Lady Arbella was one of eighteen children, and consequently her mother was considered an expert on childbirth: she was actually the first English woman author of an instructive book for women, The Countess of Lincoln’s Nursery, published in 1622. (I was just writing about this book for my book when I began this post!) A brother and two sisters also made it to the New World, and former Lincoln steward (and father of Anne Bradstreet) Thomas Dudley’s letter to Bridget, the Fourth Countess of Lincoln, remains an absolutely essential source for the early settlement of Massachusetts. The Sempringham-Salem connection consisted of multiple strands, and is best viewed in an Atlantic perspective, as this was the lived experience of both those who made the crossing, and those who stayed behind.

Appendix #2: I’m giving a lecture on ALL (or most) of my #SalemSuffrageSaturday ladies for the Pickering House tomorrow (September 20) at 5pm on Zoom: more details here.




5 responses to “Lady Arbella

  • Helen Breen

    Hi Donna,

    Thanks for reminding us of the tragic story of Lady Arbella, so aptly described by Hawthorne as “”fading away, like a pale English flower, in the shadow of the forest.”

    I can almost see the shadow of Hester Prynne passing by, sympathizing with the fate of her more delicate sister…

  • fairlynch

    Thanks Donna. Lady Arbella is on my list of future blog posts, and I had gathered loads more references as an iconic feminist figure. Comparisons with Pocohantas and in the 19th century UK, with Grace Darling. But what really intrigued me was the link between her family in Lincolnshire, and the local landowning Clinton family here in Devon. The bare details are: The Your Arbella (1595-1630) was the aunt of Arabella (c.1625-67), daughter of the 4th Earl of Lincoln, Theophilus Clinton (1599-1667). She married Robert Rolle (c.1622-60). And the name of Rolle is very big here here in Devon. See the history section of The Lincolnshire and Devon families union was natural because both were Puritan (I hadn’t realised how strongly entrenched Puritanism was among the Devon landowners of that time; my feeling is that it goes back partly to the Dissolution of the Monasteries, and Henry VIII’s cronies, including the Earl of Bedford, of the Russell family. Which leads through the Whigs to people like Bertrand Russell. (Sorry I am muddling up things here!)

    • daseger

      I wasn’t aware of the Devon connection so thank you very much; I started going back through her Lincolnshire family, and there so many tangents I just decided to cut them all off, but you’re right, there’s a lot more to say about Lady Arbella than has been said.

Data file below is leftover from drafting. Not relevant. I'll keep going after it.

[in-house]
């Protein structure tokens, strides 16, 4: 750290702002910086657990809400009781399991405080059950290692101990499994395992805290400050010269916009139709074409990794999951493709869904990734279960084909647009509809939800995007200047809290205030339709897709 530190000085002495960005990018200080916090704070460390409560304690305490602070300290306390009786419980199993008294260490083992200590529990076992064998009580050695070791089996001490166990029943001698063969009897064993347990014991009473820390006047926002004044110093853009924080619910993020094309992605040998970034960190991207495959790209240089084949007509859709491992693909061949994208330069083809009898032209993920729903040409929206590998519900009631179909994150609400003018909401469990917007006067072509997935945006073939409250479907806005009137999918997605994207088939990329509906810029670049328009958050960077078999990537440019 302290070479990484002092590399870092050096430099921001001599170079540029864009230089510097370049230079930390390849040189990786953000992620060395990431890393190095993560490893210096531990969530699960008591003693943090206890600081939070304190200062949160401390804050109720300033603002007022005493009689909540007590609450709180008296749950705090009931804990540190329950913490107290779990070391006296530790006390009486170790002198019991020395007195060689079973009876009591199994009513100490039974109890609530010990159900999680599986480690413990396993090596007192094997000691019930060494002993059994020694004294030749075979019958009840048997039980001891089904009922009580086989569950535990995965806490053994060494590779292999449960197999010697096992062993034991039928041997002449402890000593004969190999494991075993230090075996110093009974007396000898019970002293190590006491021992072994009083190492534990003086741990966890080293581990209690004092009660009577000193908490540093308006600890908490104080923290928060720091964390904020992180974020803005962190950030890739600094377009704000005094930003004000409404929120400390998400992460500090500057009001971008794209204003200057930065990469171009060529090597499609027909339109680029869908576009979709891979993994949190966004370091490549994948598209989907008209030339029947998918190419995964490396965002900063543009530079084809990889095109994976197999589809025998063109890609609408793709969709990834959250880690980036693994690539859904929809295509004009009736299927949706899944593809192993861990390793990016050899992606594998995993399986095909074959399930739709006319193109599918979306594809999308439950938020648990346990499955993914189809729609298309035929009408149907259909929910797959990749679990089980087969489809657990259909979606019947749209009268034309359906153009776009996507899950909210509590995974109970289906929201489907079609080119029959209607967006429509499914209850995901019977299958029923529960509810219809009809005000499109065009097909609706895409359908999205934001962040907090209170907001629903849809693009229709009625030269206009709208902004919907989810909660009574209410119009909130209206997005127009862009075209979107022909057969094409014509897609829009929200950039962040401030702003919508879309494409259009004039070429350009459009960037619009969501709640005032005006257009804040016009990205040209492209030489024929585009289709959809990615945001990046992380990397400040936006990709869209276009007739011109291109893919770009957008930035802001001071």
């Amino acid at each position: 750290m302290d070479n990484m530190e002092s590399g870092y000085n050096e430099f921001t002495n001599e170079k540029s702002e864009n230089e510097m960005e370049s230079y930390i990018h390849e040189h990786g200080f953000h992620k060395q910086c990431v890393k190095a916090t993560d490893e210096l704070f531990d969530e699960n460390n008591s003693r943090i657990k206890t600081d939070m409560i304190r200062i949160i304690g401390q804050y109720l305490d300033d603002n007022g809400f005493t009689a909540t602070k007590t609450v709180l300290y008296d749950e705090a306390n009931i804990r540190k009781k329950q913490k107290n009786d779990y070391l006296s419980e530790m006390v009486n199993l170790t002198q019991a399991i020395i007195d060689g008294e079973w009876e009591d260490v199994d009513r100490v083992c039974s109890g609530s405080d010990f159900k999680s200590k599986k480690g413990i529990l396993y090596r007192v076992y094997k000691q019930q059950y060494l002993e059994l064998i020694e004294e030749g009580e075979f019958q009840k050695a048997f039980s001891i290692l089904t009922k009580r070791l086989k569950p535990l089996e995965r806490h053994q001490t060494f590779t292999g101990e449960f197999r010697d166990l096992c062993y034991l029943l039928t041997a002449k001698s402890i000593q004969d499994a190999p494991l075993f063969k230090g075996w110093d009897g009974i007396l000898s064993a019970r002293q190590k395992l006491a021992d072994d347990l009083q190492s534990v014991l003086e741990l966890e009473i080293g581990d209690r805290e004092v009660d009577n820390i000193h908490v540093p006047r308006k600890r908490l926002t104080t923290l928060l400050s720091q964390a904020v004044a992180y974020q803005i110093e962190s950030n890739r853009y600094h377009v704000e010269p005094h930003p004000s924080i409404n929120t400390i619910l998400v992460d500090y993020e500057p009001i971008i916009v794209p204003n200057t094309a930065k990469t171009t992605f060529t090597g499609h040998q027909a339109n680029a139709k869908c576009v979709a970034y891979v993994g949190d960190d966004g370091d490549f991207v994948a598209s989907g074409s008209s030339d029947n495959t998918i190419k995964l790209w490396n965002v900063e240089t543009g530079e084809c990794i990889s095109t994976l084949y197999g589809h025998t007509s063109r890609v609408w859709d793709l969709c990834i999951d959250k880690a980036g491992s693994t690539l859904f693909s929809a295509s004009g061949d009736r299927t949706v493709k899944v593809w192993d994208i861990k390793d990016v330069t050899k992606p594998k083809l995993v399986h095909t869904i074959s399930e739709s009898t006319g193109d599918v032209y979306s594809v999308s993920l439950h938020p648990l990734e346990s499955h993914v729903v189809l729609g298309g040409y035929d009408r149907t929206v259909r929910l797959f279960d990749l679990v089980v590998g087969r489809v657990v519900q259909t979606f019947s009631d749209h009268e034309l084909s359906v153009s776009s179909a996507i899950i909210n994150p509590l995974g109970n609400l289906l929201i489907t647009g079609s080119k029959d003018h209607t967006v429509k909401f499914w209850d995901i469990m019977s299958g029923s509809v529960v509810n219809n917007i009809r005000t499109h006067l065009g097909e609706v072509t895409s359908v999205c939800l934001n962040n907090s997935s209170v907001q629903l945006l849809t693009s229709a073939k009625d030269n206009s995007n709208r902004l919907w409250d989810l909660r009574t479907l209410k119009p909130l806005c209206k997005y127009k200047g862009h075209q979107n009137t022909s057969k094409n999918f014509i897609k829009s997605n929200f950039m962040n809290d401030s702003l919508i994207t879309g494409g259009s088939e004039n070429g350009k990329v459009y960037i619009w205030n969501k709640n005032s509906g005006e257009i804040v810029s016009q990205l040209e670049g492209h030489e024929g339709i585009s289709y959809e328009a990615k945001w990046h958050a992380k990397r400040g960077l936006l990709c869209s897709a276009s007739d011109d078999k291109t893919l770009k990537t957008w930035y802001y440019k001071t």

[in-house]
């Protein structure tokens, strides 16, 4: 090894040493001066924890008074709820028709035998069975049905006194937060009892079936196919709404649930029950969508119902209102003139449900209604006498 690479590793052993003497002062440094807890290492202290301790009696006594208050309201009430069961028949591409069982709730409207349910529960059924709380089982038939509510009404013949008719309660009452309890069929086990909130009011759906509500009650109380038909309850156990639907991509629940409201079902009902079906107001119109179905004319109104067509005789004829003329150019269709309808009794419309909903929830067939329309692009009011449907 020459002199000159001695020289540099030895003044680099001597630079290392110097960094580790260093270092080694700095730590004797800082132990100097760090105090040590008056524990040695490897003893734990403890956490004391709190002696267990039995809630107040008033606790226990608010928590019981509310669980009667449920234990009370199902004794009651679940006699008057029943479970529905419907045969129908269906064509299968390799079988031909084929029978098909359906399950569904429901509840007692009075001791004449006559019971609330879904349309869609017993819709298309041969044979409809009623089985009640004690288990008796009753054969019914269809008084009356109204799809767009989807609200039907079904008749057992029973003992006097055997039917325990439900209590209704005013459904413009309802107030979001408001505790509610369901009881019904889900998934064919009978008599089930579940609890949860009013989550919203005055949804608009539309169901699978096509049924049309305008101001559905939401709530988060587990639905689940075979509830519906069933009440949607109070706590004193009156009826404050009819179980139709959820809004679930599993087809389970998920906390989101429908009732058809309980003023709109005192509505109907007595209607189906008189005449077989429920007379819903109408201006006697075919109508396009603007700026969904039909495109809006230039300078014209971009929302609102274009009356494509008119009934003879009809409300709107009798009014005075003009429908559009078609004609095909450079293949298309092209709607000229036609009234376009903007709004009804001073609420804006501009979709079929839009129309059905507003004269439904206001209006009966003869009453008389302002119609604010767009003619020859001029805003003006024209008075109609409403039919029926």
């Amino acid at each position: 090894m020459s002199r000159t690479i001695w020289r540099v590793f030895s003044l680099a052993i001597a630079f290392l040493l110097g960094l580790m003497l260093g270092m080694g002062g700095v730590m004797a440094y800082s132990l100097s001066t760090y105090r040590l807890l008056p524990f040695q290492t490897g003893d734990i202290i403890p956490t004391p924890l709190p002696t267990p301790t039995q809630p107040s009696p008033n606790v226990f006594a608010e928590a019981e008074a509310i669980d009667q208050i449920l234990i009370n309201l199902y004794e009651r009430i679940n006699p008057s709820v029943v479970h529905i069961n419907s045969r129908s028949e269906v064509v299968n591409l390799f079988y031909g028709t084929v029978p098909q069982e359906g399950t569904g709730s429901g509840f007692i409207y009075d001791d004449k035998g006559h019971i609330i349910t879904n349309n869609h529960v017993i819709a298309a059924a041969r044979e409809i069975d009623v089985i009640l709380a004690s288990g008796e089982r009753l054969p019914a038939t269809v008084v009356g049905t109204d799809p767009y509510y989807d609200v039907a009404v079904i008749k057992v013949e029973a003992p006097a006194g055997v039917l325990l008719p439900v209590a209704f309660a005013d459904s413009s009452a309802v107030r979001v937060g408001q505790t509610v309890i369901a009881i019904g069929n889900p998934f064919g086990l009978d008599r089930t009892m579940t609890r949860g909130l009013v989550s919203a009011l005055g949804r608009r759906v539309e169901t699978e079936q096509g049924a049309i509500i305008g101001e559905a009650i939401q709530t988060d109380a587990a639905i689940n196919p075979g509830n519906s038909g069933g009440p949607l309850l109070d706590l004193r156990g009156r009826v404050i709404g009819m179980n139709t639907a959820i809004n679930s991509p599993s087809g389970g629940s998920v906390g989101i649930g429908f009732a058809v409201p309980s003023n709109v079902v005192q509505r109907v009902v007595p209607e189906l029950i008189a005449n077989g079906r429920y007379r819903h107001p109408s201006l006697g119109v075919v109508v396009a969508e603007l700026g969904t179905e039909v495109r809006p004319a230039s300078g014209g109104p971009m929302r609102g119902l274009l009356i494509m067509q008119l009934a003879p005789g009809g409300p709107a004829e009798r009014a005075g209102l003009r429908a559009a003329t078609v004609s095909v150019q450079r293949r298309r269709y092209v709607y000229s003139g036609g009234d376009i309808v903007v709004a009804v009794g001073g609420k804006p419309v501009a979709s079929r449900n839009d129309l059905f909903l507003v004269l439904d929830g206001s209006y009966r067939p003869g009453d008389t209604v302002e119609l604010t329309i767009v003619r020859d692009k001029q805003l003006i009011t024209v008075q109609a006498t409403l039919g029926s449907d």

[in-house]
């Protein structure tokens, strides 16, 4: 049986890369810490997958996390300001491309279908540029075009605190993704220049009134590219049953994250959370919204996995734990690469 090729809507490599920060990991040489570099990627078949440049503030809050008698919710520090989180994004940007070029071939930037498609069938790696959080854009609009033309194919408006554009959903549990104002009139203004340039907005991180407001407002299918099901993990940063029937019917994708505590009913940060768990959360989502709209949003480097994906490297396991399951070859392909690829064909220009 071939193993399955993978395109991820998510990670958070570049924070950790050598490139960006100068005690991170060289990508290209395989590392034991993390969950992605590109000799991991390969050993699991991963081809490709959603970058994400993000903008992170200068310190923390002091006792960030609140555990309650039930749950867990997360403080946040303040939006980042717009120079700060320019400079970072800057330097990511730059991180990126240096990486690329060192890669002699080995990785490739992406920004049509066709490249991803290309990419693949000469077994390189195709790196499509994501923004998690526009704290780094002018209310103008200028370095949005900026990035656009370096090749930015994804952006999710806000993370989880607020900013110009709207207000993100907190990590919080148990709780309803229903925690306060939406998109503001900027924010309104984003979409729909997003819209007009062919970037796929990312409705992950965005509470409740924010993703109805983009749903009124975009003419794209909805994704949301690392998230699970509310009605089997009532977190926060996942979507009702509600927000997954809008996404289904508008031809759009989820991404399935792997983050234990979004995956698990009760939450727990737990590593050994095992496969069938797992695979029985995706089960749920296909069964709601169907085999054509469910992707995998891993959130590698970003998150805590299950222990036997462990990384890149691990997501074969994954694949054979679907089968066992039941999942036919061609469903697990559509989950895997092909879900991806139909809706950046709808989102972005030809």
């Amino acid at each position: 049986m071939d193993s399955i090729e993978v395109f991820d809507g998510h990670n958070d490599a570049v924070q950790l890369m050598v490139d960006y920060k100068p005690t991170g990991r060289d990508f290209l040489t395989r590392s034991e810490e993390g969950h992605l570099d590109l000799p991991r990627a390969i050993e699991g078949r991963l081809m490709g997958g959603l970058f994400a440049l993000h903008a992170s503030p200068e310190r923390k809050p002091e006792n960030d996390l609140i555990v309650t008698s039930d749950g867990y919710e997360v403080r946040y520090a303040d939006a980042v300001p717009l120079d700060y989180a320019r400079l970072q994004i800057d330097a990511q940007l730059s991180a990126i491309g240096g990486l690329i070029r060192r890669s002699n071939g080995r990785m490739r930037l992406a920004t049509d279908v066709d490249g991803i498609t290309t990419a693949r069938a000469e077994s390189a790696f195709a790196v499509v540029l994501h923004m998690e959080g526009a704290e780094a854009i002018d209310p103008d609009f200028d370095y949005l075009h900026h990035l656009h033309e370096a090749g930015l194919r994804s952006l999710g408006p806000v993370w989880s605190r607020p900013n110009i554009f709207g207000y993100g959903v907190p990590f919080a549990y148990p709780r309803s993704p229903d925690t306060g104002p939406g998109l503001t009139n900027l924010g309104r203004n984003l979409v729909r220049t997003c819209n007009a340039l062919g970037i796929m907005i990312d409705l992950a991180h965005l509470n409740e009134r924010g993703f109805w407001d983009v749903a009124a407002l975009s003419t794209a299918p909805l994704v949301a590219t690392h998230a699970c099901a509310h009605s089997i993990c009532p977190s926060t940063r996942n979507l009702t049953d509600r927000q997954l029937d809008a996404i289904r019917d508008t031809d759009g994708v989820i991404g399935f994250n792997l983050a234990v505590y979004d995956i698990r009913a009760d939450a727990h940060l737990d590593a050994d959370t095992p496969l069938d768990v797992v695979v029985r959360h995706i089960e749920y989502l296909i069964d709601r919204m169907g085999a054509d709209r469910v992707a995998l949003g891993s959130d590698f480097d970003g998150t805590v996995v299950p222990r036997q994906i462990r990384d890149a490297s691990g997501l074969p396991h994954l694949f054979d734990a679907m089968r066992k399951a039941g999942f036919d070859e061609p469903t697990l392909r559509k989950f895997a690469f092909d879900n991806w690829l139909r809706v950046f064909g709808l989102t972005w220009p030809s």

• Terrence M Vaughan

    While Lady Arbella’s Salem resting place is unknown, Gov. Hutchinson revealed in his history of the MB colony that her husband, Isaac, was buried on his own land in 1630. This land became known as the King’s Chapel Burial Ground in latter years since the settlers, as they died, wanted to be buried around a man they so revered and loved. No stone was ever found to corroborate this. However, as a result of the work done by Daniel and Jessie Farber, a most intriguing stone was discovered at Newport, RI. A stone memorializing one, Walter Newberry d.1690, was lifted from the ground to reset it. Lo and behold, not only does the names of John Wilson, first pastor of the First Church, Charlestown 1629 and his wife Elizabeth appear on the horizontal inscription below, but that same inscription indicates they are interred near the “plat” of Mr. Isaac Johnson, Esq.!

    The stone itself is attributed to the early stonecutter, William Mumford of Boston. Stonecutters often used stones that had been rejected for one reason or another to create new stones. I’ll include the link from the Farber Collection so that you can see the “cross outs” for yourself.

    In any case, here’s a transliteration of the text:


    Your piece on Lady Arbella is most touching and deserves Salem’s fondest attention. Thanks for doing it. I feel lucky to have an old postcard that depicts the NE Life mural of the Arbella’s landing at Salem.